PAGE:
You can easily check your car’s details through the OneMotoring website. Simply log into Digital Services with your Singpass, navigate to the “Vehicle Hub”, and then “Enquire and print vehicle registration details”.
Steps to take to list, sell, and hand over your car
Step 1 - Set your price
Setting the right price is key to making a sale. Set it too high and you could go for months without any interest from buyers; set it too low and you could be at a disadvantage.
So prior to listing, do your research by searching your car’s model, condition, age and years left on the COE on the various online portals listed above in (a). Try to get a good gauge of your car’s acceptable price range, then set your price a little higher — so you have a bit of a buffer in case buyers bargain.
Step 2 - Arrange for viewings and test drives
If the price is right, you should be receiving queries from interested buyers in the next few weeks. Invite them down to your home or a mutually agreed venue to inspect the car and do a test drive along a quieter route with fewer cars.
Buying a car is a big purchase, so to put your buyer at ease, consider engaging a pre-purchase car inspection service at an authorised service centre. Having an objective professional opinion of the condition of your car could help smoothen the selling process and prevent any misunderstandings.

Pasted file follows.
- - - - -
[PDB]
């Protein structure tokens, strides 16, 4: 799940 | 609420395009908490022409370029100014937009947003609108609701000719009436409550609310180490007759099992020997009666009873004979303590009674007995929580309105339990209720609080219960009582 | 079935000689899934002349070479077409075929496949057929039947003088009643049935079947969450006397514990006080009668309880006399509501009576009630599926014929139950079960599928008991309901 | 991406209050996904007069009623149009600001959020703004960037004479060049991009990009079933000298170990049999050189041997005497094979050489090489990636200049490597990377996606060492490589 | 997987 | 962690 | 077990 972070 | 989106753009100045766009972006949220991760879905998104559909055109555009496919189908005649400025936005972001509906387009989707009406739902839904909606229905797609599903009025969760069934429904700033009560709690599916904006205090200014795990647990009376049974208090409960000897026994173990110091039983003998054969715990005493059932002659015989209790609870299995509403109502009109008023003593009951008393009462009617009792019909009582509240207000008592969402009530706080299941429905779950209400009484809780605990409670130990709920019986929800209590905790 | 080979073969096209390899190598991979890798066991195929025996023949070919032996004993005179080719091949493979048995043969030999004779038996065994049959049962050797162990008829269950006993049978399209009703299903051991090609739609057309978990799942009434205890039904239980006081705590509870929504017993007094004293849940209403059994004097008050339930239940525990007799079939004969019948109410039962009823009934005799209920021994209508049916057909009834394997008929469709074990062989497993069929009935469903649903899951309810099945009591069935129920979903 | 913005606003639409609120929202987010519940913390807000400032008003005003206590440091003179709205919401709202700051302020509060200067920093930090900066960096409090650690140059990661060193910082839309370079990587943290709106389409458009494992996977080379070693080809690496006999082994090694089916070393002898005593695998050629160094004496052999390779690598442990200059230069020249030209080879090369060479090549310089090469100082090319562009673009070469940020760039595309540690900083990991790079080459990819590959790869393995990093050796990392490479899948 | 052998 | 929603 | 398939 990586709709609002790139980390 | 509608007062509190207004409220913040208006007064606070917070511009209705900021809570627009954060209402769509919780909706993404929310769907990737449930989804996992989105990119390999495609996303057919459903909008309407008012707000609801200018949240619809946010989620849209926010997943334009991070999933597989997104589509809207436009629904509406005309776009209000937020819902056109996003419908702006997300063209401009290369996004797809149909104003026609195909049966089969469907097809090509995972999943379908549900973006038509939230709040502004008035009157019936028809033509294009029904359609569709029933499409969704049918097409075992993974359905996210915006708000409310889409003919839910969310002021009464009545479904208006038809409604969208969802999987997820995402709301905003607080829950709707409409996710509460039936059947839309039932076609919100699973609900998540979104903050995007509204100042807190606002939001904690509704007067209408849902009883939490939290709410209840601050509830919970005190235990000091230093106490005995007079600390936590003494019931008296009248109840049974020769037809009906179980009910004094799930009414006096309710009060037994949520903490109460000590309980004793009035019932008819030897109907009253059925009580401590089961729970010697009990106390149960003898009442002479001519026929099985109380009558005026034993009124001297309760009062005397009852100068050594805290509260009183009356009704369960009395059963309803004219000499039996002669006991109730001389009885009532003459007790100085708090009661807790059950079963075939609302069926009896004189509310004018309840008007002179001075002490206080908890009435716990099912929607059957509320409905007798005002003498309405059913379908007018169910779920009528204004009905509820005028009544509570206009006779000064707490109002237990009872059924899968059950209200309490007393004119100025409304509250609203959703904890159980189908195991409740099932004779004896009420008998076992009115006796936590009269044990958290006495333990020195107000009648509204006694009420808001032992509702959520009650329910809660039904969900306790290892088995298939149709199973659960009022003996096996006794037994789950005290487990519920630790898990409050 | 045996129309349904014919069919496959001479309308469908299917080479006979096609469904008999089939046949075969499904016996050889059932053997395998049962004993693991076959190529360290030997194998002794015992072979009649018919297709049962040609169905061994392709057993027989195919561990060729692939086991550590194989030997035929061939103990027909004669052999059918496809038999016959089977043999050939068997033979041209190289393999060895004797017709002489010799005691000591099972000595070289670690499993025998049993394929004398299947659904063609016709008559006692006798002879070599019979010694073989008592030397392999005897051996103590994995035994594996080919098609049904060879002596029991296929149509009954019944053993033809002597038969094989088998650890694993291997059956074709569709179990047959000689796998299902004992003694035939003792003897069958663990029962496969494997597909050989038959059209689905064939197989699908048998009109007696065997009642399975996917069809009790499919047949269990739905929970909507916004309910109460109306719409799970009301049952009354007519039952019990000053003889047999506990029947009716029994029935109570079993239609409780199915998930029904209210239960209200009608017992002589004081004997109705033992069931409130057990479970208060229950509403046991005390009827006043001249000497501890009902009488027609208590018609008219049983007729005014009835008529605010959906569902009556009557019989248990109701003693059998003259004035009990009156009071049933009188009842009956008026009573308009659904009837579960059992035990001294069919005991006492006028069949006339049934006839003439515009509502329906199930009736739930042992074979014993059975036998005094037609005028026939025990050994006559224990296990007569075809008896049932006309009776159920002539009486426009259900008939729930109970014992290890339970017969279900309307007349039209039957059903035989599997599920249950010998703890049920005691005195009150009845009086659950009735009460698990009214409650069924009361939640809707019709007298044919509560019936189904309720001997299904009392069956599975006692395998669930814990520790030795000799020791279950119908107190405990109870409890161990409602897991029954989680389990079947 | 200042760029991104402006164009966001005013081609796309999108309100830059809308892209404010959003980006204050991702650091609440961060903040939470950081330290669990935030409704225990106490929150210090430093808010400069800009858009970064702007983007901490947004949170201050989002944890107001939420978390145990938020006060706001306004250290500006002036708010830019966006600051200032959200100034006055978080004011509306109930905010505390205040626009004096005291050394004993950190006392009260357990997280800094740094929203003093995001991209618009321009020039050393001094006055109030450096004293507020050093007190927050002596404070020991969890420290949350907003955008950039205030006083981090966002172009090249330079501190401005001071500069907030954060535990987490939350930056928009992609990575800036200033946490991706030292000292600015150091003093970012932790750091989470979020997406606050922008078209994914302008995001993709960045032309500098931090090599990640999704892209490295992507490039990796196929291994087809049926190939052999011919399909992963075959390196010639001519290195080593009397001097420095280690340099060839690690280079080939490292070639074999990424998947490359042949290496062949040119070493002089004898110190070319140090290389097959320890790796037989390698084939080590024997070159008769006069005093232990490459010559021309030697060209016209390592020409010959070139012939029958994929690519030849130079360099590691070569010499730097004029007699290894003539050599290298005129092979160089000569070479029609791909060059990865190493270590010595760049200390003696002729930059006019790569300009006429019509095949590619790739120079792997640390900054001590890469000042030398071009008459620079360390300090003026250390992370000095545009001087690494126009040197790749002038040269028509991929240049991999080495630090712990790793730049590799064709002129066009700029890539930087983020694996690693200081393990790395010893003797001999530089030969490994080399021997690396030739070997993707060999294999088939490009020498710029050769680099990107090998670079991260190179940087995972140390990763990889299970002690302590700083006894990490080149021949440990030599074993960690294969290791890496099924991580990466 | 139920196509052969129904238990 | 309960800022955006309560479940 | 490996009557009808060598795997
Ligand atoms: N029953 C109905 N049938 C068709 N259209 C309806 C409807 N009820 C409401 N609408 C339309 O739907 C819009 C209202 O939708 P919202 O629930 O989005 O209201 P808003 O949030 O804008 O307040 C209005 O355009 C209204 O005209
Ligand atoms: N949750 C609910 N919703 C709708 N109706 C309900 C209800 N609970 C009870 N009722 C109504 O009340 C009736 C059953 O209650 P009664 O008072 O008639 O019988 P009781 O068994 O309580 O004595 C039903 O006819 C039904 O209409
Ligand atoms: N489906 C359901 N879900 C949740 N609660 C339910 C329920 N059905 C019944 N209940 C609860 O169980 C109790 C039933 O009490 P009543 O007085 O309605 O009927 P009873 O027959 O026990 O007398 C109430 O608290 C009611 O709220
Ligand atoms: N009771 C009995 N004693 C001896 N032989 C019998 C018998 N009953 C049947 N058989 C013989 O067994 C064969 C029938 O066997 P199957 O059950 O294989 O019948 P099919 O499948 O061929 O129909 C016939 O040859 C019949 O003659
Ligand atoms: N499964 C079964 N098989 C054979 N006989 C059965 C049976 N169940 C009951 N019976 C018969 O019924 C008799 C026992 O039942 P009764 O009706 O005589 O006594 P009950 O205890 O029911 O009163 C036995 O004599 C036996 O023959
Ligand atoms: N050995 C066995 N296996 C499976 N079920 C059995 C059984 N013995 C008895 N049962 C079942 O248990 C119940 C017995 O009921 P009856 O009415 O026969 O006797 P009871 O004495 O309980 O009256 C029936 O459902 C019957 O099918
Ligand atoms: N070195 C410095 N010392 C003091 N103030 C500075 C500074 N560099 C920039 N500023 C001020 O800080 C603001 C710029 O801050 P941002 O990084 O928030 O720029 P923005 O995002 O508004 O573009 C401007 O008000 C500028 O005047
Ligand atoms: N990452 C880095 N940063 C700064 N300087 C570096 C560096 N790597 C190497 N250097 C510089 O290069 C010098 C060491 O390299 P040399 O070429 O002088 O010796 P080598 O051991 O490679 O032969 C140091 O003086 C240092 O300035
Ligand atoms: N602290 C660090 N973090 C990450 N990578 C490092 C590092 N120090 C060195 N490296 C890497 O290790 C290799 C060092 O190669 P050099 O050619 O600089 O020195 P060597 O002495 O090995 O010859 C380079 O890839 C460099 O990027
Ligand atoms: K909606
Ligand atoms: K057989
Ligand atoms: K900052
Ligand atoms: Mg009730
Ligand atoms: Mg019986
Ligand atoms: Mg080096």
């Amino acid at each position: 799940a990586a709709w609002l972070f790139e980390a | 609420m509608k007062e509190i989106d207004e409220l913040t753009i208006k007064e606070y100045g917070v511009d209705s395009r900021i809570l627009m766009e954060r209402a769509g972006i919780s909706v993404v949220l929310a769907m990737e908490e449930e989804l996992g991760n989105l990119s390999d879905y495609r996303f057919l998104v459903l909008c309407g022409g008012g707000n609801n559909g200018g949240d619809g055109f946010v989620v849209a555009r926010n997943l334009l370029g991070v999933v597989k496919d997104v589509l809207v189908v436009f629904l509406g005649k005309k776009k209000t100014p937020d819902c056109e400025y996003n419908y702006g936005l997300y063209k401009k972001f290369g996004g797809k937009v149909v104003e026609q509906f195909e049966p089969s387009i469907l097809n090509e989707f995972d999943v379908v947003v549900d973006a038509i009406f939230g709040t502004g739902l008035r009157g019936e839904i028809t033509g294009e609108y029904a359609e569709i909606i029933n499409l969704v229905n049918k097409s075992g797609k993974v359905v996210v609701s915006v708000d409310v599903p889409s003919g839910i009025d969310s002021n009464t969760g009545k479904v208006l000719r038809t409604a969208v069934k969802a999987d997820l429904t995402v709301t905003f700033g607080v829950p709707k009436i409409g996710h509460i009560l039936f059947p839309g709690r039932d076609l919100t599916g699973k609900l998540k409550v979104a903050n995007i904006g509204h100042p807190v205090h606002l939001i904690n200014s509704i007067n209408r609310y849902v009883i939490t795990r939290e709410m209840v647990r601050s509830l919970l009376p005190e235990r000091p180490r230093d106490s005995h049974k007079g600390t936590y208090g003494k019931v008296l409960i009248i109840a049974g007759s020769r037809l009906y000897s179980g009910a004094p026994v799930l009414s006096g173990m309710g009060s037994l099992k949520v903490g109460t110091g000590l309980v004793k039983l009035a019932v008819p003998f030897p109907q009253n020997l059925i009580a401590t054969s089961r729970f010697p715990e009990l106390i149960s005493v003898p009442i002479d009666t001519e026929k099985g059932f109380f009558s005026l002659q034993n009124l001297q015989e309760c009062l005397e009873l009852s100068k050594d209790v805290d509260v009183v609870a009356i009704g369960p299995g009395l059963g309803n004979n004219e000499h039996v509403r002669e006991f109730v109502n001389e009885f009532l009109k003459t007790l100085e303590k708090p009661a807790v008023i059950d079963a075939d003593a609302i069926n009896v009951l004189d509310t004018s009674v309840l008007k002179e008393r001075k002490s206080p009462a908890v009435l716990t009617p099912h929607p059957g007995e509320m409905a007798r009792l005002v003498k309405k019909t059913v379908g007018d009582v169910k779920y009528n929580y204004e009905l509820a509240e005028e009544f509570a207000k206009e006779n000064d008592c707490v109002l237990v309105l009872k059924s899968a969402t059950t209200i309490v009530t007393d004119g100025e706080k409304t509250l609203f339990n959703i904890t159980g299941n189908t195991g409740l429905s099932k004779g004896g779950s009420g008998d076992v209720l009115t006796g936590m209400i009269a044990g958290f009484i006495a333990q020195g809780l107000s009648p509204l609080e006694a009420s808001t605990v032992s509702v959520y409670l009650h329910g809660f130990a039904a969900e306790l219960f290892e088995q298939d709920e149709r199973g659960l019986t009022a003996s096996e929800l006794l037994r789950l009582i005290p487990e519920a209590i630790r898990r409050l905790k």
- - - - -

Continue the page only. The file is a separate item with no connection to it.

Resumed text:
Also, before any test drive, do make sure to get your buyers to sign an indemnity form so that you won’t be liable for any potential damage caused during the test drive.
Step 3 - Get a deposit and sign a contract
When both parties have agreed on an acceptable price for the car, it’s time to close the deal and lock your buyer in with a sales agreement contract. Seal the deal with a deposit of any amount agreed upon by you and the buyer. You can issue a receipt for the deposit.
The contract makes it clear that the buyer has to bear all fees and levies imposed by the Land Transport Authority (LTA) directly associated with the car’s ownership transfer. The buyer also has to purchase a motor insurance policy for the car which is valid as of the date of ownership transfer and for not less than the full period of valid road tax.